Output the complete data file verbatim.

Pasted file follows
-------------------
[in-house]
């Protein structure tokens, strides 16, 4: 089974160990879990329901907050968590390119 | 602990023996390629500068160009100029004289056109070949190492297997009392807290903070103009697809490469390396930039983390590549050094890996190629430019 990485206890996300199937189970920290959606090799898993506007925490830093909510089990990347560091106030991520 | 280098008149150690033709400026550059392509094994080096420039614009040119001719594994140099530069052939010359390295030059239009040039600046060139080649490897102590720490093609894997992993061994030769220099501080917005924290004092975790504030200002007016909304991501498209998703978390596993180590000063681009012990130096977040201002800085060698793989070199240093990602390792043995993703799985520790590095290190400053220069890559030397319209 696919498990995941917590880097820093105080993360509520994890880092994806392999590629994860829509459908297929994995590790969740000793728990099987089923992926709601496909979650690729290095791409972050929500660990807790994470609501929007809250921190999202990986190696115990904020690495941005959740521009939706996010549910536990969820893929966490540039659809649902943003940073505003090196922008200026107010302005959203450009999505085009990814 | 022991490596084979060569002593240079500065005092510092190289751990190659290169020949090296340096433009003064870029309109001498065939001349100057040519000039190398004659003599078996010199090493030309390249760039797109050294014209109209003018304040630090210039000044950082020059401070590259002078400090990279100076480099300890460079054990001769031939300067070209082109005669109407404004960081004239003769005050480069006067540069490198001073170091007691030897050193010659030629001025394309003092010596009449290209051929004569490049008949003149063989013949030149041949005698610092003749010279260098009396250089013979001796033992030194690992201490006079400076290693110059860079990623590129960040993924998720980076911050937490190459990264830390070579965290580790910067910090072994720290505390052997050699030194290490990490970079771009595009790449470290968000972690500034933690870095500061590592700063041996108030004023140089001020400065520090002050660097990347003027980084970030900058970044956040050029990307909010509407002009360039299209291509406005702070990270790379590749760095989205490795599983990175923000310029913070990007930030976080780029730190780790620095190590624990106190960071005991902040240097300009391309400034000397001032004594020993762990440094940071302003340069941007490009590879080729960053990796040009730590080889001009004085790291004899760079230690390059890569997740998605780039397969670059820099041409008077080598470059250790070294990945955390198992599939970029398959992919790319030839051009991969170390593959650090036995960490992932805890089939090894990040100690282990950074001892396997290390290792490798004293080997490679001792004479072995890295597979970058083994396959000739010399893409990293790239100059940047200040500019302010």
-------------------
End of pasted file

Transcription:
[in-house]
């Protein structure tokens, strides 16, 4: 089974160990879990329901907050968590390119 | 602990023996390629500068160009100029004289056109070949190492297997009392807290903070103009697809490469390396930039983390590549050094890996190629430019 990485206890996300199937189970920290959606090799898993506007925490830093909510089990990347560091106030991520 | 280098008149150690033709400026550059392509094994080096420039614009040119001719594994140099530069052939010359390295030059239009040039600046060139080649490897102590720490093609894997992993061994030769220099501080917005924290004092975790504030200002007016909304991501498209998703978390596993180590000063681009012990130096977040201002800085060698793989070199240093990602390792043995993703799985520790590095290190400053220069890559030397319209 696919498990995941917590880097820093105080993360509520994890880092994806392999590629994860829509459908297929994995590790969740000793728990099987089923992926709601496909979650690729290095791409972050929500660990807790994470609501929007809250921190999202990986190696115990904020690495941005959740521009939706996010549910536990969820893929966490540039659809649902943003940073505003090196922008200026107010302005959203450009999505085009990814 | 022991490596084979060569002593240079500065005092510092190289751990190659290169020949090296340096433009003064870029309109001498065939001349100057040519000039190398004659003599078996010199090493030309390249760039797109050294014209109209003018304040630090210039000044950082020059401070590259002078400090990279100076480099300890460079054990001769031939300067070209082109005669109407404004960081004239003769005050480069006067540069490198001073170091007691030897050193010659030629001025394309003092010596009449290209051929004569490049008949003149063989013949030149041949005698610092003749010279260098009396250089013979001796033992030194690992201490006079400076290693110059860079990623590129960040993924998720980076911050937490190459990264830390070579965290580790910067910090072994720290505390052997050699030194290490990490970079771009595009790449470290968000972690500034933690870095500061590592700063041996108030004023140089001020400065520090002050660097990347003027980084970030900058970044956040050029990307909010509407002009360039299209291509406005702070990270790379590749760095989205490795599983990175923000310029913070990007930030976080780029730190780790620095190590624990106190960071005991902040240097300009391309400034000397001032004594020993762990440094940071302003340069941007490009590879080729960053990796040009730590080889001009004085790291004899760079230690390059890569997740998605780039397969670059820099041409008077080598470059250790070294990945955390198992599939970029398959992919790319030839051009991969170390593959650090036995960490992932805890089939090894990040100690282990950074001892396997290390290792490798004293080997490679001792004479072995890295597979970058083994396959000739010399893409990293790239100059940047200040500019302010």